Takeda A, Yaseen NR
Nucleoporins and nucleocytoplasmic transport in hematologic malignancies.
Semin Cancer Biol. 2014; 27:3-10 [PubMed] Related Publications
Hematologic malignancies are often associated with chromosomal rearrangements that lead to the expression of chimeric fusion proteins. Rearrangements of the genes encoding two nucleoporins, NUP98 and NUP214, have been implicated in the pathogenesis of several types of hematologic malignancies, particularly acute myeloid leukemia. NUP98 rearrangements result in fusion of an N-terminal portion of NUP98 to one of numerous proteins. These rearrangements often follow treatment with topoisomerase II inhibitors and tend to occur in younger patients. They have been shown to induce leukemia in mice and to enhance proliferation and disrupt differentiation in primary human hematopoietic precursors. NUP214 has only a few fusion partners. DEK-NUP214 is the most common NUP214 fusion in AML; it tends to occur in younger patients and is usually associated with FLT3 internal tandem duplications. The leukemogenic activity of NUP214 fusions is less well characterized. Normal nucleoporins, including NUP98 and NUP214, have important functions in nucleocytoplasmic transport, transcription, and mitosis. These functions and their disruptions by oncogenic nucleoporin fusions are discussed.

Abraham SA, Holyoake TL
Redirecting traffic using the XPO1 police.
Blood. 2013; 122(17):2926-8 [PubMed] Related Publications
In this issue of Blood, Walker et al investigate the preclinical potential of KPT-330, an exportin-1 (XPO1, also known as chromosome maintenance protein 1 [CRM1]) inhibitor, against both accelerated phase (AP) and blast crisis chronic myeloid leukemia (CML-BC) and against Philadelphia chromosome-positive (Ph1) acute lymphoblastic leukemia (ALL), all of which are diseases of significant unmet clinical need.1 The authors provide encouraging data from both a leukemic mouse model and a single CML-AP patient, corroborating mechanistic studies suggesting that KPT-330 efficacy relies on targeting abundantly expressed XPO1, followed by the reactivation of protein phosphatase 2A (PP2A).

Jeromin S, Weissmann S, Haferlach C, et al.
SF3B1 mutations correlated to cytogenetics and mutations in NOTCH1, FBXW7, MYD88, XPO1 and TP53 in 1160 untreated CLL patients.
Leukemia. 2014; 28(1):108-17 [PubMed] Related Publications
We analyzed a large cohort of 1160 untreated CLL patients for novel genetic markers (SF3B1, NOTCH1, FBXW7, MYD88, XPO1) in the context of molecular, immunophenotypic and cytogenetic data. NOTCH1 mutations (mut) (12.3%), SF3B1mut (9.0%) and TP53mut (7.1%) were more frequent than XPO1mut (3.4%), FBXW7mut (2.5%) and MYD88mut (1.5%). SF3B1mut, NOTCH1mut, TP53mut and XPO1mut were highly correlated to unmutated, whereas MYD88mut were associated with mutated IGHV status. Associations of diverse cytogenetic aberrations and mutations emerged: (1) SF3B1mut with del(11q), (2) NOTCH1mut and FBXW7mut with trisomy 12 and nearly exclusiveness of SF3B1mut, (3) MYD88mut with del(13q) sole and low frequencies of SF3B1mut, NOTCH1mut and FBXW7mut. In patients with normal karyotype only SF3B1mut were frequent, whereas NOTCH1mut rarely occurred. An adverse prognostic impact on time to treatment (TTT) and overall survival (OS) was observed for SF3B1mut, NOTCH1mut and TP53 disruption. In multivariate analyses SF3B1mut, IGHV mutational status and del(11q) were the only independent genetic markers for TTT, whereas for OS SF3B1mut, IGHV mutational status and TP53 disruption presented with significant impact. Finally, our data suggest that analysis of gene mutations refines the risk stratification of cytogenetic prognostic subgroups and confirms data of a recently proposed model integrating molecular and cytogenetic data.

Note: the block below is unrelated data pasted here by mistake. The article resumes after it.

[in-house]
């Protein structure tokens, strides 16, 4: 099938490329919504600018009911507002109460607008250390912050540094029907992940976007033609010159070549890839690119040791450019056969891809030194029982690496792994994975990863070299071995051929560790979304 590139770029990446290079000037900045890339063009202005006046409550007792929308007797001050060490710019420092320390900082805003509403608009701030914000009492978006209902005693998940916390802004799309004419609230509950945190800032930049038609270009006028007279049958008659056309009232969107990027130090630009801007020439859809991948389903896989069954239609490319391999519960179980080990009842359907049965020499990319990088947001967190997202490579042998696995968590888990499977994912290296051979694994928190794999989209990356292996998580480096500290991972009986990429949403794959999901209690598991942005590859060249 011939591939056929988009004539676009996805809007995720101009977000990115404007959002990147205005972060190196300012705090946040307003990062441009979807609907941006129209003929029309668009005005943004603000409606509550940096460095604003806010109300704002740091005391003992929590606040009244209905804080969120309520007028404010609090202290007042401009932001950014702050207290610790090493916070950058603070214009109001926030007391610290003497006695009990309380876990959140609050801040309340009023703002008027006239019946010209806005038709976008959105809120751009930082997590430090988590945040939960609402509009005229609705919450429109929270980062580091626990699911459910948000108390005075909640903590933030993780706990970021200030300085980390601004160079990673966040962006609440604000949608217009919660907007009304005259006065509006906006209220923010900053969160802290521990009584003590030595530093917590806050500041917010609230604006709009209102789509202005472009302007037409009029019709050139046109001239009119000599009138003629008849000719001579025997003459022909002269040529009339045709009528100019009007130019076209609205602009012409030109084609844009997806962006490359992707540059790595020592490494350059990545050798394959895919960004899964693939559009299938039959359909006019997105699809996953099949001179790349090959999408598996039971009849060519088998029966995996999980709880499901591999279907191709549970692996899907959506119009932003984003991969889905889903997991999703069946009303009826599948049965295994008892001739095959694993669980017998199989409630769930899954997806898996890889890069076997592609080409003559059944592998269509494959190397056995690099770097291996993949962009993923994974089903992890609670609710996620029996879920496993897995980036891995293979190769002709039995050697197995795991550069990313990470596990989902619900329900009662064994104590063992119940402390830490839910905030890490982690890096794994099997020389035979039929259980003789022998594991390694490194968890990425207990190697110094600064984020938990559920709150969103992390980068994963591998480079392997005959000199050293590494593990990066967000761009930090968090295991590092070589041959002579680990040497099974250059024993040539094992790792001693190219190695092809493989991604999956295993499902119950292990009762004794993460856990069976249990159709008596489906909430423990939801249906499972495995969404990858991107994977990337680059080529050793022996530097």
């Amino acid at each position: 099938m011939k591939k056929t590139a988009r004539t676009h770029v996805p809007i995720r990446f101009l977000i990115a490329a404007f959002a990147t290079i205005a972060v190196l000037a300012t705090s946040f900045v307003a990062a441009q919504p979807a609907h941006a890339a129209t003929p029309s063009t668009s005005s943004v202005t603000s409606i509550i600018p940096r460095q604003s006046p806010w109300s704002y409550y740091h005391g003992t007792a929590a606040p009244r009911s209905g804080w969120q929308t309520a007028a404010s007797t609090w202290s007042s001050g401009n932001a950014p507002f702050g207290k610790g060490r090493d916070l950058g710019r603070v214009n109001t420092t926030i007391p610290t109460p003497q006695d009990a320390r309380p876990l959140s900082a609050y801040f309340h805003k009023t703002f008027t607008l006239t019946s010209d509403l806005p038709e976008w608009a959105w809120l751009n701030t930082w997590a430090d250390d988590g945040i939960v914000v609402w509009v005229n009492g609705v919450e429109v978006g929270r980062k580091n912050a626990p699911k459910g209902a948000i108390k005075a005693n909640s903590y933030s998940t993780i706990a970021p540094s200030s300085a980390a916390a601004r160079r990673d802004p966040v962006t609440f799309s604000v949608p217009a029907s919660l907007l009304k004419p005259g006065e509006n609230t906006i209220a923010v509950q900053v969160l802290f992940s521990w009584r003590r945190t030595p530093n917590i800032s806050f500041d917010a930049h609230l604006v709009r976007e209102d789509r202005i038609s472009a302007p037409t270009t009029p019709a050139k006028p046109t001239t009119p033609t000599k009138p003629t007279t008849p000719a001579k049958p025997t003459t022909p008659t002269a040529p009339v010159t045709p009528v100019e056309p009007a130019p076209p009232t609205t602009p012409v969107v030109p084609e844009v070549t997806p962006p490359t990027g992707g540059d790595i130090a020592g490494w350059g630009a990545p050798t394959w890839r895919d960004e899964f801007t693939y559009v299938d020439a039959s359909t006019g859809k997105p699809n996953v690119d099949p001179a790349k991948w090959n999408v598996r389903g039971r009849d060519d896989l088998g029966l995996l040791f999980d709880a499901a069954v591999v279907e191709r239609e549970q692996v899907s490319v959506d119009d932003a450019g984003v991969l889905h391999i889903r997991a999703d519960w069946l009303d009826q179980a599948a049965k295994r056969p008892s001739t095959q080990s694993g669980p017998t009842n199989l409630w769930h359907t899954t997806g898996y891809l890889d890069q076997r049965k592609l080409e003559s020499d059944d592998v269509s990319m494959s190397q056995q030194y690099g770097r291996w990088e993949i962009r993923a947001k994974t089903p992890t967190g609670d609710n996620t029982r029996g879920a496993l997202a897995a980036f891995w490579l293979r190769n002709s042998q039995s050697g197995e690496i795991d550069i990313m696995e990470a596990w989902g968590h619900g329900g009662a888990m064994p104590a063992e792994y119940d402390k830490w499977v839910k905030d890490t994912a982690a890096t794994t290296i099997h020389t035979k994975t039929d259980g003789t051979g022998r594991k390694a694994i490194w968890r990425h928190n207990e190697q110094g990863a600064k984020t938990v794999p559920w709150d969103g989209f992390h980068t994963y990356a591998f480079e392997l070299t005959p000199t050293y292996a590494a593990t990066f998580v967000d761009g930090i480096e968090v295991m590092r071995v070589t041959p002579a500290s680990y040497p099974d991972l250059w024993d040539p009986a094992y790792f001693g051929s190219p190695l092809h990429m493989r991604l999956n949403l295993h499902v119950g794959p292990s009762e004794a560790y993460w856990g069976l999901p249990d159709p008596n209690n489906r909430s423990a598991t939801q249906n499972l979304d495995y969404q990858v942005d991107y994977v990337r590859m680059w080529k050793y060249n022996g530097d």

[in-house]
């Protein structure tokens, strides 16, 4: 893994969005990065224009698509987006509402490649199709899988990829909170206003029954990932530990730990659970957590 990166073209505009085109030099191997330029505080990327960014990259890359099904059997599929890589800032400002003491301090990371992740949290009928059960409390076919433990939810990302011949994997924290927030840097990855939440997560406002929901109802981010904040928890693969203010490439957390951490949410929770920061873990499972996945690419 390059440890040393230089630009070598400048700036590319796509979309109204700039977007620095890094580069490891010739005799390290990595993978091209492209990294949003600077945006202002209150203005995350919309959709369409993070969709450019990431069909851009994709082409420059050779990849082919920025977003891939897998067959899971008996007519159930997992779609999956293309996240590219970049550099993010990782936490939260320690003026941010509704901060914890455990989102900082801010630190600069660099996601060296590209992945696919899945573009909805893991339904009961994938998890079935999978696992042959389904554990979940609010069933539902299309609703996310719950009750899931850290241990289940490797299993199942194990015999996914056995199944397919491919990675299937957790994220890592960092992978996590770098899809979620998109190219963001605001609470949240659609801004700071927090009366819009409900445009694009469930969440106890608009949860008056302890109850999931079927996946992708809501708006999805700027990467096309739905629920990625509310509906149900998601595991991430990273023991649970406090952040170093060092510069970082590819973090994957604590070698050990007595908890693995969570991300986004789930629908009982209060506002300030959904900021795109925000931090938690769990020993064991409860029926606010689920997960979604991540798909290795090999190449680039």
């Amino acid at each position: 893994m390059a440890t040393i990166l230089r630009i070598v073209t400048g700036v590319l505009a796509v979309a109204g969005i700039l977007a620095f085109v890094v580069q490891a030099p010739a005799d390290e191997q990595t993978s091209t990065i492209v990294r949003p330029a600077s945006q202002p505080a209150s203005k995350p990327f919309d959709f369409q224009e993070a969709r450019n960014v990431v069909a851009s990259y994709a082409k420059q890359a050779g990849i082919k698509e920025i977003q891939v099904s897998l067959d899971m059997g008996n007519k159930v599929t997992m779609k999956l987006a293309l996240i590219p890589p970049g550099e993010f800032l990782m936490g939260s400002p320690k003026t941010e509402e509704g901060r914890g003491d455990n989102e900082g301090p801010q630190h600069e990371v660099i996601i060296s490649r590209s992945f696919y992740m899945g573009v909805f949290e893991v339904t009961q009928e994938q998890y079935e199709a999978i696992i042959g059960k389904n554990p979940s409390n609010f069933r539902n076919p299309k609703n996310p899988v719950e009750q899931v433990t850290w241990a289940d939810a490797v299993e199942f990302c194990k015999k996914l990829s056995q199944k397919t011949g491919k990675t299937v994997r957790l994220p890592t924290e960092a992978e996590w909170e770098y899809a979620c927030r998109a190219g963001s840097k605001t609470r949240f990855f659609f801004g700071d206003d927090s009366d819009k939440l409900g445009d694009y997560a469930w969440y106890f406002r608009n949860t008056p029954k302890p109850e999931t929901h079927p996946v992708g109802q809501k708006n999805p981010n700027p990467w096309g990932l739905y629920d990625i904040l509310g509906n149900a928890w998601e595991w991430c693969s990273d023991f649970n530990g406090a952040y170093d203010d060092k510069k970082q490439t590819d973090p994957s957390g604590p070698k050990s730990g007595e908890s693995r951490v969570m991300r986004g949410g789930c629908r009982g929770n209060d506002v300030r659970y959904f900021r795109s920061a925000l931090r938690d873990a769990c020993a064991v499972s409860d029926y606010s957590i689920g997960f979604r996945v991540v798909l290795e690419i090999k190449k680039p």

Beckham TH, Cheng JC, Lu P, et al.
Acid ceramidase promotes nuclear export of PTEN through sphingosine 1-phosphate mediated Akt signaling.
PLoS One. 2013; 8(10):e76593 [PubMed] Free Access to Full Article Related Publications
The tumor suppressor PTEN is now understood to regulate cellular processes at the cytoplasmic membrane, where it classically regulates PI3K signaling, as well as in the nucleus where multiple roles in controlling cell cycle and genome stability have been elucidated. Mechanisms that dictate nuclear import and, less extensively, nuclear export of PTEN have been described, however the relevance of these processes in disease states, particularly cancer, remain largely unknown. We investigated the impact of acid ceramidase on the nuclear-cytoplasmic trafficking of PTEN. Immunohistochemical analysis of a human prostate tissue microarray revealed that nuclear PTEN was lost in patients whose tumors had elevated acid ceramidase. We found that acid ceramidase promotes a reduction in nuclear PTEN that is dependent upon sphingosine 1-phosphate-mediated activation of Akt. We were further able to show that sphingosine 1-phosphate promotes formation of a complex between Crm1 and PTEN, and that leptomycin B prevents acid ceramidase and sphingosine 1-phosphate mediated loss of nuclear PTEN, suggesting an active exportin-mediated event. To investigate whether the tumor promoting aspects of acid ceramidase in prostate cancer depend upon its ability to export PTEN from the nucleus, we used enforced nuclear expression of PTEN to study docetaxel-induced apoptosis and cell killing, proliferation, and xenoengraftment. Interestingly, while acid ceramidase was able to protect cells expressing wild type PTEN from docetaxel, promote proliferation and xenoengraftment, acid ceramidase had no impact in cells expressing PTEN-NLS. These findings suggest that acid ceramidase, through sphingosine 1-phosphate, promotes nuclear export of PTEN as a means of promoting tumor formation, cell proliferation, and resistance to therapy.

Wang Y, Wang Y, Xiang J, et al.
Knockdown of CRM1 inhibits the nuclear export of p27(Kip1) phosphorylated at serine 10 and plays a role in the pathogenesis of epithelial ovarian cancer.
Cancer Lett. 2014; 343(1):6-13 [PubMed] Related Publications